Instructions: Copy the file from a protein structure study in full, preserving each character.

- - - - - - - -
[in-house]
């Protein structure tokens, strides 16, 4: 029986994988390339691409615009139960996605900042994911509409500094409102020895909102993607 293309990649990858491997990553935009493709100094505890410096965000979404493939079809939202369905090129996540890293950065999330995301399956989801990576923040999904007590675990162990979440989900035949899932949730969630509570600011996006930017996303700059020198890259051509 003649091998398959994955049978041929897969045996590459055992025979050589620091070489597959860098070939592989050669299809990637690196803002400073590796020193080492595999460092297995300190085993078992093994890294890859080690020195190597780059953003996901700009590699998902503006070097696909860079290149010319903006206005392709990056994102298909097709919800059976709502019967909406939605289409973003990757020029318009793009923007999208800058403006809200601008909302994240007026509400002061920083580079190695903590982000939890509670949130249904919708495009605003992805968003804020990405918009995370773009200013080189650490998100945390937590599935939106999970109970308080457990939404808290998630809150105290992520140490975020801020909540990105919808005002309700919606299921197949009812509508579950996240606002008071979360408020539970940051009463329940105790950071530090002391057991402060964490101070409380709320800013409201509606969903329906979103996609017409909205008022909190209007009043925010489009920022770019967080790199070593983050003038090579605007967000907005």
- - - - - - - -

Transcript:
[in-house]
């Protein structure tokens, strides 16, 4: 029986994988390339691409615009139960996605900042994911509409500094409102020895909102993607 293309990649990858491997990553935009493709100094505890410096965000979404493939079809939202369905090129996540890293950065999330995301399956989801990576923040999904007590675990162990979440989900035949899932949730969630509570600011996006930017996303700059020198890259051509 003649091998398959994955049978041929897969045996590459055992025979050589620091070489597959860098070939592989050669299809990637690196803002400073590796020193080492595999460092297995300190085993078992093994890294890859080690020195190597780059953003996901700009590699998902503006070097696909860079290149010319903006206005392709990056994102298909097709919800059976709502019967909406939605289409973003990757020029318009793009923007999208800058403006809200601008909302994240007026509400002061920083580079190695903590982000939890509670949130249904919708495009605003992805968003804020990405918009995370773009200013080189650490998100945390937590599935939106999970109970308080457990939404808290998630809150105290992520140490975020801020909540990105919808005002309700919606299921197949009812509508579950996240606002008071979360408020539970940051009463329940105790950071530090002391057991402060964490101070409380709320800013409201509606969903329906979103996609017409909205008022909190209007009043925010489009920022770019967080790199070593983050003038090579605007967000907005």